As I shuffled closer to the entrance of this Mecca, I witnessed one woman struggle across the car park bearing an item of heavy furniture, while a man emerged with a microwave oven tucked under his arm. Another man had helped himself to a barbecue, a large bag of wallpaper rolls and several tins of paint.
Outside, there were signs aimed at managing the unrealistic expectations of some of those in line: "We're sold out of all hot tubs, sorry."
Two girls behind me got far too close for comfort, so it was ironic that one was wearing a pair of blue protective gloves.
At one point the other brushed against my arm as she came up beside me to put some rubbish in a bin. After I finally got in and wiped down my basket - many shops are providing spray and kitchen roll type paper at their entry points - a woman's voice boomed over the Tannoy, informing customers they should only buy essential items and warning them that anyone who spends more than 15 minutes in the store would be asked to leave.
There were two problems with that. Firstly, if you don't cordon off the aisles, people are going to browse.
Secondly, if you've spent a long time queuing to get in, you're going to make the most of it.
Over at nearby B&M at 10.25am, there were 20 folk in front of me. It was windy and cold by then and quite unpleasant, which explains why a line which usually snakes at least 200m around the car park was more reminiscent of a wriggly worm.
Near the entrance, where one man exited with four deck chairs, a sign informed us that the popular retailer, echoing The Range, currently has 'no hot tubs or trampolines'
That queue was moving swiftly, but social distancing was clearly a very distant cousin to some. The man in front of me was less than half a metre away from the guy ahead of him, while the man behind me was far, far too close. Only one person was wearing a mask and gloves.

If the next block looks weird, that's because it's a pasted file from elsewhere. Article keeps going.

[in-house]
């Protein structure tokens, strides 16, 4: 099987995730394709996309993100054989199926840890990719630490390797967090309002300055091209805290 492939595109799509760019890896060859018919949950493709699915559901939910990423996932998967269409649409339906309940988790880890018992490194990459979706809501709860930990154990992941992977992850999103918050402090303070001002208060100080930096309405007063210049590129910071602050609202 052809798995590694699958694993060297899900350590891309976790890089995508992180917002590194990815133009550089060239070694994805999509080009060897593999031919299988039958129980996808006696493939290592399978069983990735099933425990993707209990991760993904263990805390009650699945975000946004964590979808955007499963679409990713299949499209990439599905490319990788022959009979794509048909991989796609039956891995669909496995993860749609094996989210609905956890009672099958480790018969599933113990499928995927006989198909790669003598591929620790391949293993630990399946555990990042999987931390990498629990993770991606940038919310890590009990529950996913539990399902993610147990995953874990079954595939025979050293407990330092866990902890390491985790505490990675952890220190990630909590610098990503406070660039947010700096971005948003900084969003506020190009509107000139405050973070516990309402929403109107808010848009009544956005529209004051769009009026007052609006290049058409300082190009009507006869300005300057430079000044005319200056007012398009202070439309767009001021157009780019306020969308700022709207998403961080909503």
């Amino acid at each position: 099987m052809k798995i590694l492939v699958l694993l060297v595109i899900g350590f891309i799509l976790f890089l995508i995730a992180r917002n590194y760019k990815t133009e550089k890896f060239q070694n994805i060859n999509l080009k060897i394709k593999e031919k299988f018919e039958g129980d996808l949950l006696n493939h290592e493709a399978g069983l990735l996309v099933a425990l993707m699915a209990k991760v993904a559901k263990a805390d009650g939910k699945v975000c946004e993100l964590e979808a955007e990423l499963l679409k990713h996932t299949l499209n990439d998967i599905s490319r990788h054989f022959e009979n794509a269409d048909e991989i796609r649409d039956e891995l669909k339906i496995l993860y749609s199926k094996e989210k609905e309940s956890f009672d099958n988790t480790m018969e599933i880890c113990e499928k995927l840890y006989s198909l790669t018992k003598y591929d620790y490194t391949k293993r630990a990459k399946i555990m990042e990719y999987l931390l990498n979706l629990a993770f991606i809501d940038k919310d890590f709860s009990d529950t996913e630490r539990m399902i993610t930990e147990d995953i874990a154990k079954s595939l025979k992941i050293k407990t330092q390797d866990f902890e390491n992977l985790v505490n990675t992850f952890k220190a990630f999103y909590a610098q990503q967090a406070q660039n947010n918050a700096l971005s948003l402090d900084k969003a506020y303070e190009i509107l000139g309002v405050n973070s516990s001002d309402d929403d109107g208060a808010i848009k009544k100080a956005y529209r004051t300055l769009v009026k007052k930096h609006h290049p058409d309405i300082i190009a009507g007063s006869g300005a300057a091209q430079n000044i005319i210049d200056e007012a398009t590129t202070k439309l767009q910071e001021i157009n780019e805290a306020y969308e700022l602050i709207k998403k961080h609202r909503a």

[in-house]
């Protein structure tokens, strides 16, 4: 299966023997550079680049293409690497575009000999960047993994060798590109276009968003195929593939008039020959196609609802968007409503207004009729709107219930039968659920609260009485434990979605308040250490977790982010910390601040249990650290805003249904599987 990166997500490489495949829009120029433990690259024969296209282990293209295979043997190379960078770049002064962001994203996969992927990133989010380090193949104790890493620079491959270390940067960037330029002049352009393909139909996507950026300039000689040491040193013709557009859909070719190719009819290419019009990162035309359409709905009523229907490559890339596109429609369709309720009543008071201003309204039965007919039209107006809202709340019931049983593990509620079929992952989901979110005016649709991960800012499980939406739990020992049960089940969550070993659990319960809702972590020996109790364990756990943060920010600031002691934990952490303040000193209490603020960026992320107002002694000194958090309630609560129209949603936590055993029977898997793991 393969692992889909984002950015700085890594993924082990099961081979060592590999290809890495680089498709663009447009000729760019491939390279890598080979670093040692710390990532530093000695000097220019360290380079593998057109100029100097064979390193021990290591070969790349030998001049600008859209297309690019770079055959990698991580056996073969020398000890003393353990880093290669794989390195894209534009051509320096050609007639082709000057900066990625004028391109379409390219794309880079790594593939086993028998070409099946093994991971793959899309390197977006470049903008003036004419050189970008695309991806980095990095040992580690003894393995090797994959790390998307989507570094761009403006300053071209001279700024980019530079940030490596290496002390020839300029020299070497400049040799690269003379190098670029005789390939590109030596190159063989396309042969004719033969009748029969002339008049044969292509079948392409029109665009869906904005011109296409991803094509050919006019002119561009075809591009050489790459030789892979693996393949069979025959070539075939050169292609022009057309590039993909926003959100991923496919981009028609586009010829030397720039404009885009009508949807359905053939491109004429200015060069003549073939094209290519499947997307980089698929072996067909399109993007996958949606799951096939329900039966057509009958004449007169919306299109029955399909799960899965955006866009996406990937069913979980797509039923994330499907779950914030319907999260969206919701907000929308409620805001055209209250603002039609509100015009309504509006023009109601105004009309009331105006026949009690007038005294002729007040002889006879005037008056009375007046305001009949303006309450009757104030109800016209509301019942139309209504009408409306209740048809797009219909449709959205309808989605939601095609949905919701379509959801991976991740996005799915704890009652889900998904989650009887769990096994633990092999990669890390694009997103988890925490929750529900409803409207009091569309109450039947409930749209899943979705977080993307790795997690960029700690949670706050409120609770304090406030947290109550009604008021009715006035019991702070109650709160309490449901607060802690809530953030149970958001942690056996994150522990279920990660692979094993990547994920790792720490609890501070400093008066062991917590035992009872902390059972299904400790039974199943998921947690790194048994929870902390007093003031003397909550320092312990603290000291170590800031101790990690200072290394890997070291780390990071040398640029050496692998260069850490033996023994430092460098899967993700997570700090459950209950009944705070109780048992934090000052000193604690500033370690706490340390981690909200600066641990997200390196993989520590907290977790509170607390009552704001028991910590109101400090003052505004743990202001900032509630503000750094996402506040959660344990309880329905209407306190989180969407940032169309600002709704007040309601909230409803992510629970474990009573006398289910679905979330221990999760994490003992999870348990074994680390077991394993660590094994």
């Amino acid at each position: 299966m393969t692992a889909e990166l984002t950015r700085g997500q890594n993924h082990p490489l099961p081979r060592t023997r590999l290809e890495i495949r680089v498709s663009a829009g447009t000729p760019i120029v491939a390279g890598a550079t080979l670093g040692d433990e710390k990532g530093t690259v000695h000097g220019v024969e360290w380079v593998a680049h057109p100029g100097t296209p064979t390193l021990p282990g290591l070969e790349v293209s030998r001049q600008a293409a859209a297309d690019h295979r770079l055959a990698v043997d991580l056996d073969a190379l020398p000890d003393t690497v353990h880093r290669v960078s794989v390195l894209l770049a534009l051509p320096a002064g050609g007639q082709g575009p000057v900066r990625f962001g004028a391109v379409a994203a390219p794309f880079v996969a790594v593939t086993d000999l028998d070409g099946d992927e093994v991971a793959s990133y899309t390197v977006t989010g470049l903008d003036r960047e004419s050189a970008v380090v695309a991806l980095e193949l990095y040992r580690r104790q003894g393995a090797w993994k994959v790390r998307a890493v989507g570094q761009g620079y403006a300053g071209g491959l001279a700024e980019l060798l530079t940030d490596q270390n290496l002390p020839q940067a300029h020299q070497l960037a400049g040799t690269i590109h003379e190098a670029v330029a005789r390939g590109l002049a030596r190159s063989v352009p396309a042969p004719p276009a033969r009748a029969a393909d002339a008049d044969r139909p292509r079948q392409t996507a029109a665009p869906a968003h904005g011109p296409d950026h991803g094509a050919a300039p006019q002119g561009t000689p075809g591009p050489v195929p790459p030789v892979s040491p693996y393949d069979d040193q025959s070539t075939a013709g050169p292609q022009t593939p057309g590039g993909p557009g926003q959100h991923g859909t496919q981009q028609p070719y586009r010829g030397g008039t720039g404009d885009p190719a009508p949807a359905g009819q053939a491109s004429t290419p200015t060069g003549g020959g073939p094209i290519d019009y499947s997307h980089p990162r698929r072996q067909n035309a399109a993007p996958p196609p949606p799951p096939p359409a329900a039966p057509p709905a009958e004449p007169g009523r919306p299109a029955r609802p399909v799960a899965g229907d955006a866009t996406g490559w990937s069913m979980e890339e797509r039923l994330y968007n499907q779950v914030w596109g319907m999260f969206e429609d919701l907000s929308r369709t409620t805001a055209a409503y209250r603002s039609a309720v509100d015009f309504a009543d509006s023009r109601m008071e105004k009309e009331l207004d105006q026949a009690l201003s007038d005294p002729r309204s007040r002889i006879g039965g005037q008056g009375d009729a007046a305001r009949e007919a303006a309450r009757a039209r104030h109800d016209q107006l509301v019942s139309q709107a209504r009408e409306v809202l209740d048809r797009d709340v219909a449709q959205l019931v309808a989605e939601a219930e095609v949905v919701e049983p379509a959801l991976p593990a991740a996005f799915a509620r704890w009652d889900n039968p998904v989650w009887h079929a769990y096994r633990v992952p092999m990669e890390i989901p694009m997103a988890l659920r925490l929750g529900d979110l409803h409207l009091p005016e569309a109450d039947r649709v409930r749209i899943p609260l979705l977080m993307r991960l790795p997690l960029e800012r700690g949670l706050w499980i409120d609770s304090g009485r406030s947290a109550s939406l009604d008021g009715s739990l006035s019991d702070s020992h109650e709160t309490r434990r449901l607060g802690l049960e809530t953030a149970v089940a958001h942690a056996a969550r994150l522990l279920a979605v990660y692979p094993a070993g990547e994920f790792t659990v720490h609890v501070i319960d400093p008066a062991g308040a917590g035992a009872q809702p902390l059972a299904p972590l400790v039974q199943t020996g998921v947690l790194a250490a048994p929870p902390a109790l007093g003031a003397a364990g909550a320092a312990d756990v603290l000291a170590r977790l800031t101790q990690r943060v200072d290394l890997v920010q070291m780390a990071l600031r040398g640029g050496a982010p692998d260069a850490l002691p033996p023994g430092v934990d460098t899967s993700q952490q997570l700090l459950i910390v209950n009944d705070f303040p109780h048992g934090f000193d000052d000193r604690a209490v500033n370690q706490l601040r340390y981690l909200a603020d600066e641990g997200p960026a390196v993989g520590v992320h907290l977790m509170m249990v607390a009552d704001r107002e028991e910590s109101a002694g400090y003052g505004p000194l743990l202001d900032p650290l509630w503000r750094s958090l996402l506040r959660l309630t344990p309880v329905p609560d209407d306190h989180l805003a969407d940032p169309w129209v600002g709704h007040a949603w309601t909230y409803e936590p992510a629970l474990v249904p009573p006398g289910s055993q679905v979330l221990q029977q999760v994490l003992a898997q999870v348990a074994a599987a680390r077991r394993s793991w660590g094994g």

Near the entrance, where one man exited with four deck chairs, a sign informed us that the popular retailer, echoing The Range, currently has "no hot tubs or trampolines".
I was only in the market for cat food.
Last stop, B&Q at Holywood Exchange, which only reopened earlier this week. There I faced the worst queue of the morning, with more than 40 people ahead of me.
Again, only one woman, who happened to be directly behind me, was wearing a face mask. Customer notices reminded people of social distancing, but at B&Q the tape markers on the ground were used to good effect.
An employee manning the door told one customer who danced out of the store with a portable spa that she was lucky to get one because "they're going like hot cakes".
There was disappointment, however, for another customer who tried to bring back some paint only to be told that they aren't taking returns "until this crisis is over".
For someone who used to enjoy shopping, yesterday's experience was both stressful and bizarre, not to mention a revelation as to what some people regard as 'essential'.
But three hours and three shops later, one thing was certain: we may not yet know how long the lockdown will last, but we can be fairly sure the toilet roll-buying pandemic that signalled the start of this crisis is over. I didn't see a single person buy any.